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Pennington v. Berryhill

United States District Court, W.D. Washington

January 22, 2018

DAVID PENNINGTON, Plaintiff,
v.
NANCY A. BERRYHILL, Acting Commissioner of the Social Security Administration, Defendant.

          ORDER ON PLAINTIFF'S COMPLAINT

          J. RICHARD CREATURA UNITED STATES MAGISTRATE JUDGE

         This Court has jurisdiction pursuant to 28 U.S.C. § 636(c), Fed.R.Civ.P. 73 and Local Magistrate Judge Rule MJR 13 (see also Notice of Initial Assignment to a U.S. Magistrate Judge and Consent Form, Dkt. 5; Consent to Proceed Before a United States Magistrate Judge, Dkt. 6). This matter has been fully briefed. See Dkt. 11, 16, 17.

         As diagnosed by one of plaintiff's examining doctors, plaintiff has post-traumatic stress disorder (“PTSD”). AR. 1012. According to the record from this examining psychologist, Dr. Richard Coder, Ph.D., plaintiff's history includes being “an eyewitness of the 9-11 terrorist attack [as he] was on the ground floor of the first building as it began to topple.” AR. 1009. Plaintiff witnessed people jumping from the windows and falling to the ground, and “watched the plane fly over the Hudson, turning back and forth until it flew in the second tower.” Id. He lost neighbors and crew on flight 93. Id. Plaintiff did not seek treatment until August 2003 when he had a panic attack and could not breathe, and in September, 2007, he was asked to speak at a media event as a survivor of 9-11, which sent him into a downward spiral. Id. Although Dr. Coder opined that plaintiff would need routine breaks during the day and routine time off every week or two, such as long weekends, with “some real hand holding to help him deal with the usual stress encountered in competitive work ___ ” (AR. 1013-14), the Administrative Law Judge (“the ALJ”) gave only little weight to this opinion. AR. 23.

         After considering and reviewing the record, the Court concludes that the ALJ erred when failing to credit fully the medical opinion from plaintiff's examining psychologist, Dr. Coder. For example, although the ALJ relied on alleged inconsistencies with plaintiff's testimony, the ALJ failed to explain how plaintiff's ability to perform personal care, prepare his own meals and assist his parents contradicted Dr. Coder's opinion that he would need routine breaks during the day and routine time off every week or two. In addition, Dr. Coder was aware of plaintiff's history of substance abuse, and thus, this rationale does not provide a valid basis for failing to credit fully Dr. Coder's opinion.

         Therefore, for the reason stated and based on the record as a whole, Court concludes that this matter is reversed and remanded pursuant to sentence four of 42 U.S.C. § 405(g) for further administrative proceedings consistent with this opinion.

         BACKGROUND

         Plaintiff, DAVID PENNINGTON, was born in 1962 and was 44 years old on the alleged date of disability onset of January 1, 2007. See AR. 535-36, 539-45. Plaintiff completed high school and several years of college. AR. 192. He has work history as an integration specialist/manager, business services manager, software manufacturer sales engineer, business services senior manager/executive, and management consulting senior program manager/executive. AR. 727- 39.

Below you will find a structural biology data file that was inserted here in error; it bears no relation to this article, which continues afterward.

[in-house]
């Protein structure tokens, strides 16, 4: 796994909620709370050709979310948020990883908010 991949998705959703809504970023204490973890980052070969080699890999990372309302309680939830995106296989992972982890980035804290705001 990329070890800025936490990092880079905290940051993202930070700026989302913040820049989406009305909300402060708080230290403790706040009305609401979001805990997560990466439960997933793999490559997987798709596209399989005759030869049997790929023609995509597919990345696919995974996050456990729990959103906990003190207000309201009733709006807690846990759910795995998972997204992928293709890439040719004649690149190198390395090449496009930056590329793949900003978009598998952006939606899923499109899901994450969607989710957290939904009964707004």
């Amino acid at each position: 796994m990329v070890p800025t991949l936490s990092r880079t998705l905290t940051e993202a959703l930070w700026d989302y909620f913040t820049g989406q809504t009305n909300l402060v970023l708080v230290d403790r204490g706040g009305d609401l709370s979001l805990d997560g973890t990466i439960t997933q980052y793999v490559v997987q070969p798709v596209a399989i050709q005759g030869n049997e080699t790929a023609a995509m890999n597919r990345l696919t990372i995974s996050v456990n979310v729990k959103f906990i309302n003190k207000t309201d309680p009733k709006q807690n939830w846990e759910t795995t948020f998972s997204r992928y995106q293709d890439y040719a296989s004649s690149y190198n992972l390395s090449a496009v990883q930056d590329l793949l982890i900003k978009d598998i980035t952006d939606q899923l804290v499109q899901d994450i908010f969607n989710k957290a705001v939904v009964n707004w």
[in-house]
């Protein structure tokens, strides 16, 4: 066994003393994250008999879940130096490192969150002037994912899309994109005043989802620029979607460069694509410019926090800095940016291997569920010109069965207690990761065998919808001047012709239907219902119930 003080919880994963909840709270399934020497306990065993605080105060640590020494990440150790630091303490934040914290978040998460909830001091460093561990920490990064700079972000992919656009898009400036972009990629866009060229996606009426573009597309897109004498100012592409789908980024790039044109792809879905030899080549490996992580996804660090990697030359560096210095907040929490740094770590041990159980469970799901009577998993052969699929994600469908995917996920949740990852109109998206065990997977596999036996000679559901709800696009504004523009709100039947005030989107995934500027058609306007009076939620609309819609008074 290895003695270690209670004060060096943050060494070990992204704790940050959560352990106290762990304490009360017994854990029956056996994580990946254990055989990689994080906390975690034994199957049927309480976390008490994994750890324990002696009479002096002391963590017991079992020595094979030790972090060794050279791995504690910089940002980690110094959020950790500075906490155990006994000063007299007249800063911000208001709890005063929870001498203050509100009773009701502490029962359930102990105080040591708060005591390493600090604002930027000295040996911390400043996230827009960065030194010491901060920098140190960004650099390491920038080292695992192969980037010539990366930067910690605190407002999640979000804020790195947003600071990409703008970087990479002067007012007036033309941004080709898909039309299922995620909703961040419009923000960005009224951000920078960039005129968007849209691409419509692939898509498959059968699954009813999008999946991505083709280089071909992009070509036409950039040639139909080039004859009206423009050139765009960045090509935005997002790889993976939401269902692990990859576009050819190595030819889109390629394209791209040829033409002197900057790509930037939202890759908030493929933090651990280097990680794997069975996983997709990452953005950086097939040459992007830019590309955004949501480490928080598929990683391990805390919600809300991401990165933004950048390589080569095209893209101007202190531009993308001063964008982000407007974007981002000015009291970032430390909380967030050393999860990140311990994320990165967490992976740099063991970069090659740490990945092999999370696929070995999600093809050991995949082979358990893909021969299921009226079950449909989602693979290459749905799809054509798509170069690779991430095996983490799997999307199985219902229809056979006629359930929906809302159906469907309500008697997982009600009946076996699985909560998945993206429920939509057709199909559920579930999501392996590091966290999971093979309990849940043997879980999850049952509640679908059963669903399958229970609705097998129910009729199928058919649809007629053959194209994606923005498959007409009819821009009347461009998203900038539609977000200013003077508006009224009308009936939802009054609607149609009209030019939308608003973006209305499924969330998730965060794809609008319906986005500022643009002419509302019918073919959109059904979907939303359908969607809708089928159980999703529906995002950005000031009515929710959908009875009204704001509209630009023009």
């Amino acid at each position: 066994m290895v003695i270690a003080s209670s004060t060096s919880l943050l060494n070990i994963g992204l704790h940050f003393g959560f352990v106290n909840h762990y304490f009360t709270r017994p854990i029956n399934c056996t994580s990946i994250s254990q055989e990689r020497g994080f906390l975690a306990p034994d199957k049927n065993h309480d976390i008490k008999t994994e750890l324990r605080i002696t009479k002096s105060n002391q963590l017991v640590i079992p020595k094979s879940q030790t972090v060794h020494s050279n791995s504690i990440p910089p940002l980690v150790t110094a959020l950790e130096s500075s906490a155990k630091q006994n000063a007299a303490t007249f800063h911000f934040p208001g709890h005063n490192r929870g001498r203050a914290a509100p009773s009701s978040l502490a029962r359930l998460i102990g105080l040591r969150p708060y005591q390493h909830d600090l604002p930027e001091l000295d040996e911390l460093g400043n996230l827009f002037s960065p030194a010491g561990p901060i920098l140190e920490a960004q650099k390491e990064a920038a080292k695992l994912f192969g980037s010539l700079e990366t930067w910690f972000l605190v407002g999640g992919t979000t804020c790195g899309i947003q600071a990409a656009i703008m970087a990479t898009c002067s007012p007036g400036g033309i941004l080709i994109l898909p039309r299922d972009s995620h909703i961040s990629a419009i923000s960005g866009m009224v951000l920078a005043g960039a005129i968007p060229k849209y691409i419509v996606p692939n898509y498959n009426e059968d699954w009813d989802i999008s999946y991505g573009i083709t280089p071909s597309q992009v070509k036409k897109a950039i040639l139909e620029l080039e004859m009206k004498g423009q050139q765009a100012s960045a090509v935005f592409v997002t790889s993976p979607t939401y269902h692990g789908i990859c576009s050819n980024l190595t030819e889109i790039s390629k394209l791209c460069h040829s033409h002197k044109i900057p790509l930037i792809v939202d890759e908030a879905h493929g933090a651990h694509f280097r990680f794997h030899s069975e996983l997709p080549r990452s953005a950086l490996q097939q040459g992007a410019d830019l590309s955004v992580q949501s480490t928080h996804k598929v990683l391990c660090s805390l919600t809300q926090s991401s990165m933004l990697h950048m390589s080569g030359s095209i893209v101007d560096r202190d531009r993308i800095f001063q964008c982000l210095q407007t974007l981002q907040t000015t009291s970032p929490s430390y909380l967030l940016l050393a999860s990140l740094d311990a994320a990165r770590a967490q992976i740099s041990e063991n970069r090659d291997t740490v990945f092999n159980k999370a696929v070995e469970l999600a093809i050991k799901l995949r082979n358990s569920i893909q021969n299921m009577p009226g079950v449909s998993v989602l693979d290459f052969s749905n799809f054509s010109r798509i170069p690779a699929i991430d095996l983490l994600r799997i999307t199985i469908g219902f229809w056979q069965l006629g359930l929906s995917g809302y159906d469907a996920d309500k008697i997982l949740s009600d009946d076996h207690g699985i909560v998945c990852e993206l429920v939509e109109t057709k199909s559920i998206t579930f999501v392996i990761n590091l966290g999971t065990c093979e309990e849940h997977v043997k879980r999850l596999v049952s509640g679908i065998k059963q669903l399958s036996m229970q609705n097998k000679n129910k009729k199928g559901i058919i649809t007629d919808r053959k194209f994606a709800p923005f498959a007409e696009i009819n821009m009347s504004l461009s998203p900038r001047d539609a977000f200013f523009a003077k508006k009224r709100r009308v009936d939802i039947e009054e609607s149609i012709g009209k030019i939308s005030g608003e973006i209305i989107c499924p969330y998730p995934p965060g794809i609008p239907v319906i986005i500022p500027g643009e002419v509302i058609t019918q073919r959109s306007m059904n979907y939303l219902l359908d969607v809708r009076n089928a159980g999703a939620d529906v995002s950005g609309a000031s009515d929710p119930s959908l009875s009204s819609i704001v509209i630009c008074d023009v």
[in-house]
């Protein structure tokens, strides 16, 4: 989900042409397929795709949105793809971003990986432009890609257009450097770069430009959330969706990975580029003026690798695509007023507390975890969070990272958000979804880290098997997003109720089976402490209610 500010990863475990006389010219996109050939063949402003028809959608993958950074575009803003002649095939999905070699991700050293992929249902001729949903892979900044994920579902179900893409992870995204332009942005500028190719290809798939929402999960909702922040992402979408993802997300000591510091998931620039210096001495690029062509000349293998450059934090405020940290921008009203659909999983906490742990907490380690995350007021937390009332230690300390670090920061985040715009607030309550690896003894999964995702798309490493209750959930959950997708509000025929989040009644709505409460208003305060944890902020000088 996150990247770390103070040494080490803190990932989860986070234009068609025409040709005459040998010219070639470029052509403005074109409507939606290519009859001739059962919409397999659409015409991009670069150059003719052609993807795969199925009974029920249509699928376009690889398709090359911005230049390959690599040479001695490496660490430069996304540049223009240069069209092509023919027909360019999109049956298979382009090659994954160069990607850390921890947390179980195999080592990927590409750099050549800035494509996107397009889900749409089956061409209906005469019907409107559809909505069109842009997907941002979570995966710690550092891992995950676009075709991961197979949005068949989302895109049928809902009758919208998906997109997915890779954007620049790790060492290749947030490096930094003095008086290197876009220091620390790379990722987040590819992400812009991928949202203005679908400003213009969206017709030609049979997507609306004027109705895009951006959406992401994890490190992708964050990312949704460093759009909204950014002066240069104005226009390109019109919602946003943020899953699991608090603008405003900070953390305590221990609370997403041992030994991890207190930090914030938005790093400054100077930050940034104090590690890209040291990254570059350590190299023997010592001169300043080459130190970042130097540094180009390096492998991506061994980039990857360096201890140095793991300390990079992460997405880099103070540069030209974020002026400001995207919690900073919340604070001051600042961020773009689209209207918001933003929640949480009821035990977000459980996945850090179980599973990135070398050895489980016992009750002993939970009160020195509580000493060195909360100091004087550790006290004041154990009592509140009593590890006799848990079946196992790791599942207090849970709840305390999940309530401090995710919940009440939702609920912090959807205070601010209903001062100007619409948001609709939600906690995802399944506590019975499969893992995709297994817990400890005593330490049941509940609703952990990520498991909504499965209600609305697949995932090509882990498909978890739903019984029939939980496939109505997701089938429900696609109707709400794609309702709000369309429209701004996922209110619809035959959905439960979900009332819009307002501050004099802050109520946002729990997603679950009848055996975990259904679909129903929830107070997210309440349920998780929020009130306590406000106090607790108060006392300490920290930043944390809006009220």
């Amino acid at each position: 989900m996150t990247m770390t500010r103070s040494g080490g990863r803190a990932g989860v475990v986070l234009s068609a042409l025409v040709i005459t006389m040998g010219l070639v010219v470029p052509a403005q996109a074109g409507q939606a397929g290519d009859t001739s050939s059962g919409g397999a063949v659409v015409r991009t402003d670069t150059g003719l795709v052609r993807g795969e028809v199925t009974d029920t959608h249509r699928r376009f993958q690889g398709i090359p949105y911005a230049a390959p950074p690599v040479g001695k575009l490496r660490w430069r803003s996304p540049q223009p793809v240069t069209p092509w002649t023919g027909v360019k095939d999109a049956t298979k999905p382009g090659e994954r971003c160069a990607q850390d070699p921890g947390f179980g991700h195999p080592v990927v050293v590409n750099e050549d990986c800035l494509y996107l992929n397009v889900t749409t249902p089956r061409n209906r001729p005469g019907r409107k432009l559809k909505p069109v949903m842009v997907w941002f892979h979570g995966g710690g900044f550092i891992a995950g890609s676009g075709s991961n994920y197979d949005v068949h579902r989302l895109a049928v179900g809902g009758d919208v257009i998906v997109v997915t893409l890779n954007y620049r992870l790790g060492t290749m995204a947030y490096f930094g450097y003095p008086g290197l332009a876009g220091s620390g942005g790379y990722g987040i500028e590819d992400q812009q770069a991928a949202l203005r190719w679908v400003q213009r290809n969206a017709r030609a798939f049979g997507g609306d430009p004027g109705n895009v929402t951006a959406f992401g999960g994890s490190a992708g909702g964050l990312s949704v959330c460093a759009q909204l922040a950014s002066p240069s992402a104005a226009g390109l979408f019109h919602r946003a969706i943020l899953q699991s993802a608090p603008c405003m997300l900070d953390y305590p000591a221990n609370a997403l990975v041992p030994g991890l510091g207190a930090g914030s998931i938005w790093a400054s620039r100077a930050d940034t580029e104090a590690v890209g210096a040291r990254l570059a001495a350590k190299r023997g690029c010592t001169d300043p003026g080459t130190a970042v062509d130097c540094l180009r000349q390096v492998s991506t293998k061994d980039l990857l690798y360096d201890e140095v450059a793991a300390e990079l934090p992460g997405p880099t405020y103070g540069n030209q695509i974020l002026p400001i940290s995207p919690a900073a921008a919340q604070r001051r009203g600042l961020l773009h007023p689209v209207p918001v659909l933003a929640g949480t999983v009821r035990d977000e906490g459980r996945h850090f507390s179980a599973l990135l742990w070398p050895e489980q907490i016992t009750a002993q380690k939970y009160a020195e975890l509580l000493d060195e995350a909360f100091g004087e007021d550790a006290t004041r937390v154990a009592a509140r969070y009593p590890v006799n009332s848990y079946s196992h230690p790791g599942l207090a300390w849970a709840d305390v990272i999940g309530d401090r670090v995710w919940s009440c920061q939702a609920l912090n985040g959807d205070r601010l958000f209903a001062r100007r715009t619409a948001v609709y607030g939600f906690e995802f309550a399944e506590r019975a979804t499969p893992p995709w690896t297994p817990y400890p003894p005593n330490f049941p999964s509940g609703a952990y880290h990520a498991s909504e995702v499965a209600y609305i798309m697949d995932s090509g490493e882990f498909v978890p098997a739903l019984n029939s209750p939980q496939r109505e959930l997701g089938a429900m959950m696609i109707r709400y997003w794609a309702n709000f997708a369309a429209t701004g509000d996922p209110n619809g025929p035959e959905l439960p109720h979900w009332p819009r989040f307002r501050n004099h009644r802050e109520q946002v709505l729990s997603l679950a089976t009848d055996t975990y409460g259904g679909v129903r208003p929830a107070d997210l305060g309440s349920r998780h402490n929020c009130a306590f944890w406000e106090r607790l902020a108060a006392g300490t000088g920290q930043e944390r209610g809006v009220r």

According to the ALJ, plaintiff has at least the severe impairments of “major depressive disorder; generalized anxiety disorder with posttraumatic stress disorder (PTSD); cocaine and opioid abuse in remission (20 CFR 404.1520(c) and 416.920(c)).” AR. 15.

         At the time of the latest hearing, plaintiff was staying with a friend and his parents. AR. 193-94.

         PROCEDURAL HISTORY

         Plaintiff's applications for disability insurance benefits (“DIB”) pursuant to 42 U.S.C. § 423 (Title II) and Supplemental Security Income (“SSI”) benefits pursuant to 42 U.S.C. § 1382(a) (Title XVI) of the Social Security Act were denied initially and following reconsideration. See AR. 12. Plaintiff provides the following procedural background.

A hearing was held, followed by an unfavorable decision by ALJ Laura Valente on April 23, 2010 (AR. 232-60). The Appeals Council remanded the case, after which two more hearings were held (one where the claimant testified and another where a medical expert testified), followed by another unfavorable ALJ decision by Judge Valente dated May 30, 2013 (AR 262-67, 294-330). The Appeals Council again remanded the case, after which yet another hearing was held, followed by a third unfavorable decision issued by a different ALJ . . . (AR. 12-28, 331-35).

Plaintiff's Opening Brief, Dkt. 11, p. 2.

         Plaintiff's latest hearing was held before ALJ Kimberly Boyce on June 17, 2015. See AR. 185-227. On December 22, 2015, the ALJ issued a written decision in which the ALJ concluded that plaintiff was ...


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